1. Impending Fiscal Doom?
Due to a series of laws which are set to expire at the beginning of 2013, including—the Payroll Tax Credit, the Bush-Era Tax Cuts, the 1.5 trillion in across the board spending cuts triggered by the failure of last fall’s super-committee and potential blowback from the shaky political economic situation in Europe—the U.S. economy could, according to the Congressional Budget Office, suffer recession. Specifically, they are forecasting a 1.3 percent contraction in overall economic growth if just the U.S.-related issues mentioned materialize. Europe, of course, could make things a whole lot worse. Can national leaders put aside their petty, self-interested and immature ways and hobble together some sort of resolution to stave off impending doom? Regardless, we’ll be opinionating on the situation for the next several months.
2. Decision 2012
Obviously, we couldn’t leave out the Presidential election. We had a ball opinionating on the wacky world of the Republican primary and are expecting a similar time opinionating on the general election. This election, like the last, will be of high consequence. The US is at a pivotal point in its history. Most can agree that the problems we face are grave and require swift action. What’s more, this year’s general election will take place in extremely desperate times. Unemployment rates are still sky high, albeit slowly falling, and there seems to be a generally pessimistic outlook on the position of the U.S. in the world. Washington doesn’t seem to be able to govern; Congress now has some of the lowest approval ratings in its history. Dead- lock almost shut down the economy last August and it resulted in the U.S.’s first downgrade in credit in its history. Bad news seems to come from every direction. At current, presumptive Republican nominee, Mitt Romney, and incumbent, President Obama, are statistically tied. People are having trouble squaring their admiration for the president as a man and with the lack of change they thought they would see. This is going to be an extremely close race with exponential amounts of money and negative campaigning. It’s going to be ugly.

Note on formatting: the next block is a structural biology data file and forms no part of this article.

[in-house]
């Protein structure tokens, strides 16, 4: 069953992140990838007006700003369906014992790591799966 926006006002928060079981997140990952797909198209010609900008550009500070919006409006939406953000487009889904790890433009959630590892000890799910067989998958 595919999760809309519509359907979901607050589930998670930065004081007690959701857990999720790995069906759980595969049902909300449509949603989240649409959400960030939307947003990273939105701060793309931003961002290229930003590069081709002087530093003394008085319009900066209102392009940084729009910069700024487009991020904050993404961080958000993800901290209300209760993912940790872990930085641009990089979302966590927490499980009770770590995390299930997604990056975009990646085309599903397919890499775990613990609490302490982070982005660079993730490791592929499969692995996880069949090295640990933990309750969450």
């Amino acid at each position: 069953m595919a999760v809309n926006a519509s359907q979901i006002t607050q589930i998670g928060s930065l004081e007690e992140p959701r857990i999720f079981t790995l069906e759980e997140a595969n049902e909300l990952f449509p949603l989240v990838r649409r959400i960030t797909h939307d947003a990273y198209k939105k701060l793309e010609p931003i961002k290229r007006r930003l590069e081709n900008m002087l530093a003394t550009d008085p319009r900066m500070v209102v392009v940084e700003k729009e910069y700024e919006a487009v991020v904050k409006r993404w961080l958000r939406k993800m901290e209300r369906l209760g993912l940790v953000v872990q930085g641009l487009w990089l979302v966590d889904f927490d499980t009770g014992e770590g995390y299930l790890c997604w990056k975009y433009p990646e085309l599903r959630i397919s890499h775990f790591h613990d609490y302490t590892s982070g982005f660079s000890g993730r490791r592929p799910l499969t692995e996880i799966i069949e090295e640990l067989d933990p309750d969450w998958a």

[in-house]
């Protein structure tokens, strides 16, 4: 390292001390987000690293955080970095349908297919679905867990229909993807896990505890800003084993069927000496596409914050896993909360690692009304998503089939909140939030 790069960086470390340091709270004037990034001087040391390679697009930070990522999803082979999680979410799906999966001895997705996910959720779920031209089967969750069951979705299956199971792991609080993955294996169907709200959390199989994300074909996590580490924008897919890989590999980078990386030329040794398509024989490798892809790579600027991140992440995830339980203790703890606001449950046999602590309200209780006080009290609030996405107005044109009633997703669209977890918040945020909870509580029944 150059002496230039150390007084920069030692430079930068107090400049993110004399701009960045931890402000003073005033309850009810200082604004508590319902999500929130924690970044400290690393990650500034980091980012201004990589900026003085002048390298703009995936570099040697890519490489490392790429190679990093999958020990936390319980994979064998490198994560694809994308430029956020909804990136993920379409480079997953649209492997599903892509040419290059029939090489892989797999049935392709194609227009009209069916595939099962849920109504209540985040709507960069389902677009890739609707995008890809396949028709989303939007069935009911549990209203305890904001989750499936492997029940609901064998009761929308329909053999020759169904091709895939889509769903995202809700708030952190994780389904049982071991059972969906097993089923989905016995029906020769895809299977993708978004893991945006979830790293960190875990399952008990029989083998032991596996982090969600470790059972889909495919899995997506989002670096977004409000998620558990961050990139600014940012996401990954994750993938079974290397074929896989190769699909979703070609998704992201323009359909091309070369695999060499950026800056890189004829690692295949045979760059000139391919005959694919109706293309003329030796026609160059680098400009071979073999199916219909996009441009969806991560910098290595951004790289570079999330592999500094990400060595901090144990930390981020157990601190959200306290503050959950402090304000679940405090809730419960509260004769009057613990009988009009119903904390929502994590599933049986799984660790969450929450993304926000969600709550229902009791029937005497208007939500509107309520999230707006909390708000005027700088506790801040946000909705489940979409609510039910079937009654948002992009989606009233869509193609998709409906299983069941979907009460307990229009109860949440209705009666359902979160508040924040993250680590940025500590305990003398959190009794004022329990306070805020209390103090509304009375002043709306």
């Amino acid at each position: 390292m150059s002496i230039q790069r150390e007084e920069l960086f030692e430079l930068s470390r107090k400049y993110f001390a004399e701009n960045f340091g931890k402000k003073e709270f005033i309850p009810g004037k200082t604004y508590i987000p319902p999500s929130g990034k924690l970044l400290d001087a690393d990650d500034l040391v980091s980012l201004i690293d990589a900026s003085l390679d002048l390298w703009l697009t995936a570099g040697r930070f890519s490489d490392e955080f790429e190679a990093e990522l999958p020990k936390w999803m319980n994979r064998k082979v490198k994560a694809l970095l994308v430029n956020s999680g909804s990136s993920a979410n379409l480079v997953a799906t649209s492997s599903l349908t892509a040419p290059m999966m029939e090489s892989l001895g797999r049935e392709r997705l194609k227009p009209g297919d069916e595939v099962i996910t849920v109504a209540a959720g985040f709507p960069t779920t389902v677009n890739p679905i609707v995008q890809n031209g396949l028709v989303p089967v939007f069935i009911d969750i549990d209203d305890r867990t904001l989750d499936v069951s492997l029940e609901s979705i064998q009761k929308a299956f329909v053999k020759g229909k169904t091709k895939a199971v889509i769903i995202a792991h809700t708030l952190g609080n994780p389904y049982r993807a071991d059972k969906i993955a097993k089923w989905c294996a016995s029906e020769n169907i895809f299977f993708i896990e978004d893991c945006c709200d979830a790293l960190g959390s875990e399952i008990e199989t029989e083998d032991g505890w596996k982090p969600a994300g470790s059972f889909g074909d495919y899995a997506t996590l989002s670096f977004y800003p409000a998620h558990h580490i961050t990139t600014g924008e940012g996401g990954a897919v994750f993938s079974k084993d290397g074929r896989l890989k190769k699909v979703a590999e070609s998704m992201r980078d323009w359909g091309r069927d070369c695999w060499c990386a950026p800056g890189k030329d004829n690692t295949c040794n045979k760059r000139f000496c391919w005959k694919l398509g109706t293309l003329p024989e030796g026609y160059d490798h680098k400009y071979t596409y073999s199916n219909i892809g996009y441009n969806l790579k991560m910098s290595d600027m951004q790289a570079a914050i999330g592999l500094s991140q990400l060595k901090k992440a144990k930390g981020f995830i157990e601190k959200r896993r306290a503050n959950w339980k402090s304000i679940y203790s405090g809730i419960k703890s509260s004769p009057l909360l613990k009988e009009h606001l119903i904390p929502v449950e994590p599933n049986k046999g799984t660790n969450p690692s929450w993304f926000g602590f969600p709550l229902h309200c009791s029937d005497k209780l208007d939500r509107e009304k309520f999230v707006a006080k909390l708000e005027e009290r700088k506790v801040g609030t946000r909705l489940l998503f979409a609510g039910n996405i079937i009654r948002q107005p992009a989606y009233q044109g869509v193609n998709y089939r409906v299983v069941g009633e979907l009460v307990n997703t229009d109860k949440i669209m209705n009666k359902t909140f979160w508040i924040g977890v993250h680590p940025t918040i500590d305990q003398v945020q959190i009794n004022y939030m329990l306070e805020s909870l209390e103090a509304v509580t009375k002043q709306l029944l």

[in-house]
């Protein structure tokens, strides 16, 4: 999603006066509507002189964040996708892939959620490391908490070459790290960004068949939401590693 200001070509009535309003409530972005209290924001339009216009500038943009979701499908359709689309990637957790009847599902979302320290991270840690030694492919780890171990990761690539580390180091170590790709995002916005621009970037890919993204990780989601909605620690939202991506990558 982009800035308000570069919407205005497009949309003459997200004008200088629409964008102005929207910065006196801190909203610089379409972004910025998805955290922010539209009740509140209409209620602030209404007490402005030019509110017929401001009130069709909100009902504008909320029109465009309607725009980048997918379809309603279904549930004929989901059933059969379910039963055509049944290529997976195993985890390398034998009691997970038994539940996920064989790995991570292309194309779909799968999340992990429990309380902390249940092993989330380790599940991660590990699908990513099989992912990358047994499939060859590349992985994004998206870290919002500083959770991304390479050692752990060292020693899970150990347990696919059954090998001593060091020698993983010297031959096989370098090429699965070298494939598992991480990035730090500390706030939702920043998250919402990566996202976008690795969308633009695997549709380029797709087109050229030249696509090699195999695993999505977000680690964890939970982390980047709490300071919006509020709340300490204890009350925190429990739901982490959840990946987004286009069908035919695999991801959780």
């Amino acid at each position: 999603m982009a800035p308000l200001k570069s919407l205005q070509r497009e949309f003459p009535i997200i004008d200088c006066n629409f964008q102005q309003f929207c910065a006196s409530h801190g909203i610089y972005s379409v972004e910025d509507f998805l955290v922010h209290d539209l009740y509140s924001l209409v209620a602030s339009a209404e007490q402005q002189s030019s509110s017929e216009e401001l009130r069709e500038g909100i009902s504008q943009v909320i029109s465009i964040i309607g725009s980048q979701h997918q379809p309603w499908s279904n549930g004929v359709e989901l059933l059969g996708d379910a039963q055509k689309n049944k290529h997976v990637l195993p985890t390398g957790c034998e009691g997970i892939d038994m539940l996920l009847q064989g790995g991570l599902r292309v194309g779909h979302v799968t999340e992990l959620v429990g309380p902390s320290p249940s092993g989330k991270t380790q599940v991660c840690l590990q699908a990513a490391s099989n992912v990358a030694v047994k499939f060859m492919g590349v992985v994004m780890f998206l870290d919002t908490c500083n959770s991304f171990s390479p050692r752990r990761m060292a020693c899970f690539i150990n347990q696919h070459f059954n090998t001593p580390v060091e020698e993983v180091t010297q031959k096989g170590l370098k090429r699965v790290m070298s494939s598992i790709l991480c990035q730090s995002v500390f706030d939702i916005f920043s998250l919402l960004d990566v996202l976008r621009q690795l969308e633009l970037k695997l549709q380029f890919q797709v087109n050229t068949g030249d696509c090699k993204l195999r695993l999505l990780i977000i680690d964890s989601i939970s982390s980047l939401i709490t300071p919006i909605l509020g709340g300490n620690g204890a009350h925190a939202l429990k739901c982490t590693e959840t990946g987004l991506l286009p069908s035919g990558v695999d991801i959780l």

3. Rhode Island: a Lost Cause? Maybe not
Rhode Island has the second highest rate of unemployment in the nation. It is only second to Michigan, where Detroit has suffered so much over the past several years that the city is finding it necessary to liter- ally shrink itself. So when people say Rhode Island is bad, it’s really bad. The state can’t seem to catch a break. In the past several weeks, one of the supposed bright spot in R.I., Kurt Shil- ling’s 38 Studio’s, found itself unable to pay its employees or the massive state-backed loan it had taken. Recent estimates put R.I.’s recovery well off in 2023. Is there a way to fix R.I.? This fall, we’ll be launching a series on how RI fell into decline and exploring pro- posed as well as new ideas for stopping its decline and facilitating its return to prominence. We hope you will join us in this venture.
1. The Issue which Keeps on Giving: Healthcare Reform
The Patient Protection and Affordable Care Act, otherwise known as Obamacare, will be a major political issue this fall. Since the president announced his intention to pursue healthcare reform in 2009, it has been a massive drain on Obama’s political capital and one of the prime exhibits used against the administration by its opponents. The public’s response to the law remains mixed. Presumptive Republican candidate, Mitt Romney has called for the repeal of Obamacare, calling it “an unconscionable abuse of power.” This he said despite his sup- port of a similar law when he served as governor of Massachusetts. Even the Supreme Court stepped in when it took up the constitutionality of certain elements of the law. A ruling is expected by the end of June, and you can bet the ruling will play a big role in not only the election but also the future of healthcare in this country.
2. Social Issue No. 1: Same-Sex Marriage
Same-sex Marriage, always a politically contentious issue, will remain so in the fall with the recent support it received from President Obama and Vice-President Joe Biden. Not surprisingly, Mitt Romney recently re-affirmed his stance on marriage as exclusively a one man, one women institution. But how will his stance fair? Is his view simply becoming antiquated? After all, this is the first time in history that a major presidential candidate has supported same-sex marriage, and support for same-sex marriage is now at its highest level ever. The recent debate over same-sex marriage will also renew calls here in Rhode Island to pass a law recognizing same-sex marriages. One would think that would be the next logical progression, especially after last year’s debate that resulted in Civil Unions being recognized.